On May 18 at Worcester 's 2,000-meter Eastern Sprints, Wisconsin ( 6:36 ) was 5 th behind Ratzeburg rowing club of Germany (a guest crew with a time of 6:21.3), Cornell (6:25.3), Yale (6:31.3), and Princeton (6:35.0).
The famous Ratzeburg crews of Germany dominated international rowing ten years ago and their style still has an influence on today's Wisconsin oarsmen. Jabo acquired some of his philosophy from Ratzeburg crews of Karl Adams, probably the father of modern-day rowing. His innovations have today become popular.
Hard basic training and physiological development are ingredients necessary to win crew championships, according to Jablonic. 'This is what you find in international racing,' Jabo stresses. 'Crews go off the line and they continue to drive. In other words, these kids have learned to work and keep power on all the way. They don't try to get into the race and sit back and coast. They go into it and pull all the way.'
In 1964 (sic, 1963), they brought a Ratzeburg crew to this country and raced in the Eastern Sprints. We virtually tied them (in the heats?) in a kind of a fluke of a race under heavy wind conditions. A number of things went wrong. This man (Adam) came in and changed rowing immensely. He wasn't even a coach or an oarsman. I believe he was a mathematics professor. He had an eye on rhythm and motion and some good ideas.
Well, Adam is a physicist and was able to determine the proper ratios, lengths of leverage for moving the boat, actually the style of the boat. He made a very profound study, recounted coach Jablonic. 'I have a book he has written…I refer to from time to time because of his innovations and his philosophy about how to row a boat are very sound.'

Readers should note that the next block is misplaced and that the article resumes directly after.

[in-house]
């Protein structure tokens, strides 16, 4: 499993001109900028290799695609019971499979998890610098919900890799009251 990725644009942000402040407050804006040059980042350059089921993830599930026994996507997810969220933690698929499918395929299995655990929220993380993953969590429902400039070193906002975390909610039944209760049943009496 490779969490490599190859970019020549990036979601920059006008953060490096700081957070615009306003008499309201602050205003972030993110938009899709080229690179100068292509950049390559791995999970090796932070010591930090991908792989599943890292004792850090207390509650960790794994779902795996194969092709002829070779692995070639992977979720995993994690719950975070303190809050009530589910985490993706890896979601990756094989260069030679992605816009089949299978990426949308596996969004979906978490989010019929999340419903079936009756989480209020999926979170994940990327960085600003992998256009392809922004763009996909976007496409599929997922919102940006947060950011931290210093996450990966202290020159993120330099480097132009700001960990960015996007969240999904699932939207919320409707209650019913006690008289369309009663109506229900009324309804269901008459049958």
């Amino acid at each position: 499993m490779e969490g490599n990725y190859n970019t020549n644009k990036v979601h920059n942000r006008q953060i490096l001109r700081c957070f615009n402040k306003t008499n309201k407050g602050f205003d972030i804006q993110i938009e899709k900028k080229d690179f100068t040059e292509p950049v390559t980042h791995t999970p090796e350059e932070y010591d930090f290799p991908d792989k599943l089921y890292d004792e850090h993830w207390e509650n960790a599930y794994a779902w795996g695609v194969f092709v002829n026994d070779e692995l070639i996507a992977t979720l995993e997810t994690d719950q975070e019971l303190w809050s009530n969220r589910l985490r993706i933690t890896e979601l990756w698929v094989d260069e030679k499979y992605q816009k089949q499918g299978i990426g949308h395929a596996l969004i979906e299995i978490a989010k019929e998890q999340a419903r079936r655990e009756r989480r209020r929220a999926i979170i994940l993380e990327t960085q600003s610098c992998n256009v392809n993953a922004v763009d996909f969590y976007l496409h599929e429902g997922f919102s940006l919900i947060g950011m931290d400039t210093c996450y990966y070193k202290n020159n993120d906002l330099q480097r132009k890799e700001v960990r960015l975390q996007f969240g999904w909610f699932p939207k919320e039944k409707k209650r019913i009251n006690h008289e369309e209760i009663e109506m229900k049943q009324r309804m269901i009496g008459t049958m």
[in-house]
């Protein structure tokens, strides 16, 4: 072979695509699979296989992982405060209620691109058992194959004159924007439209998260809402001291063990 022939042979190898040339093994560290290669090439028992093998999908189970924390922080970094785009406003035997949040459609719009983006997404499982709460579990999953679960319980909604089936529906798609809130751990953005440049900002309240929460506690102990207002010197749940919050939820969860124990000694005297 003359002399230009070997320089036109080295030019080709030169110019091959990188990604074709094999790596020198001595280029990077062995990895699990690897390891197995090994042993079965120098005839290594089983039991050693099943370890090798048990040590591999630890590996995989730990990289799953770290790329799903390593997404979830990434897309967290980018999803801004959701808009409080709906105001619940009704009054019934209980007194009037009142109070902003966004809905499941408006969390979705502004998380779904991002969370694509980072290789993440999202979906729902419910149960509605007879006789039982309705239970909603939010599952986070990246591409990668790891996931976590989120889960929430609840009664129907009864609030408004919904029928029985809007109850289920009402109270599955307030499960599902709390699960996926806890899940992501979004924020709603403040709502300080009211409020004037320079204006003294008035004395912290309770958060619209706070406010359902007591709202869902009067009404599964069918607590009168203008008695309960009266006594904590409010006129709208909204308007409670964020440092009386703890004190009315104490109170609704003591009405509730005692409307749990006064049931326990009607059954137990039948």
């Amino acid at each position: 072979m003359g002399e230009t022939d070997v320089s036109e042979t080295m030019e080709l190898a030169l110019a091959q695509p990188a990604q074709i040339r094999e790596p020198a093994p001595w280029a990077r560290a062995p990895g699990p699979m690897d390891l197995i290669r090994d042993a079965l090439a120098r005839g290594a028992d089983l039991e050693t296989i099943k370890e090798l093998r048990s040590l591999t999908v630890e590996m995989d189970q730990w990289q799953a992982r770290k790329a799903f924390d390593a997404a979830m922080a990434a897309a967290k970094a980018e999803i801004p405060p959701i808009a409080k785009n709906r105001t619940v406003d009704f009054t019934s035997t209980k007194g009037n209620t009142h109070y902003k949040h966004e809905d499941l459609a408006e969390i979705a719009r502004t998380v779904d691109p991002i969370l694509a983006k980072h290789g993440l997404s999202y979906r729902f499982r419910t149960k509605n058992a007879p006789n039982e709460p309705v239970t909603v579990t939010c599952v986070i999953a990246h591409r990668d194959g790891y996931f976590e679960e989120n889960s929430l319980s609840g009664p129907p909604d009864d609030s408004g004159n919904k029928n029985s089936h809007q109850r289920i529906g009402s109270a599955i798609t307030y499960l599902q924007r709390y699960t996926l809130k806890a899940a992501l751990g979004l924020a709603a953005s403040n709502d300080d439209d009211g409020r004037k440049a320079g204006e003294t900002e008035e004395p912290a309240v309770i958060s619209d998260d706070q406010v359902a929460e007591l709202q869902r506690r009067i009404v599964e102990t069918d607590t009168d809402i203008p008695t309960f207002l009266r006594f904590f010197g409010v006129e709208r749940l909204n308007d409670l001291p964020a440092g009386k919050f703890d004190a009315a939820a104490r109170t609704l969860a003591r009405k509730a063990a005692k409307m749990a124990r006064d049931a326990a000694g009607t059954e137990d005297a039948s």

-Butler , Tom, “Ratzeburg Style Influences UW Crew,” Wisconsin State Journal , June 10, 1973 , Sports, p. 4.
May 27 on the Naval Academy's Severn River course of 1¾ miles, Wisconsin (9:35.4) defeated Navy (9:45.1) by 2 ½ lengths. UW boatings: Tom Willett (bow), Vic Johnson, Marv Utech, Al Heggblom, Ben Logterman, Tom Kroncke, Doug Reiner, Bernie Losching (stroke) and Larry Hurwitz (cox).
On May 30 on a 1 ¼ mile Lake Mendota course, the UW JV-8 lost by 1 ¾ lengths to the Detroit Boat Club (6:03); in a virtual deadheat, the UW freshman tied with the jayvee shell in second (both UW boats were timed at 6:10). After trailing much of the time over the first mile, the Detroit shell, stroked by Charles Kemp, a Wisconsin oarsman last year, suddenly lurched ahead and pulled away easily over the last quarter mile. The water was choppy at the start in University Bay , off Elizabeth Waters dormitory, and it got rougher with a cross wind and boat wash over the last half-mile. Coach Sonju said after the race that Wisconsin 's boats rowed at too high a beat for the water conditions. UW's JV boating: Jon Greenfield (stroke), Tom Haworth, Lloyd Smith, Dave McClyman, Mike Wilhelm, Ben Porter, Don Erbach, Jon Stoddard (bow) and George Emerson (cox).
Sprints heat UW-Cornell-Ratzeburg
1963 Junior Varsity 8
1963 Freshman 8
UW Athletic Communications.
John C. Albright
Kent W. Carnahan
Rodney W. De Spirito
Jonathon W. Greenfield
Allan G. Heggblom
Lawrence S. Hurwitz
Thomas H. Haworth
Victor R. Johnson, Jr.
David G. Mc Clyman
Benjamin G. Porter
Douglas R. Reiner
Jonathon T. Stoddard
Marvin F. Utech, Jr.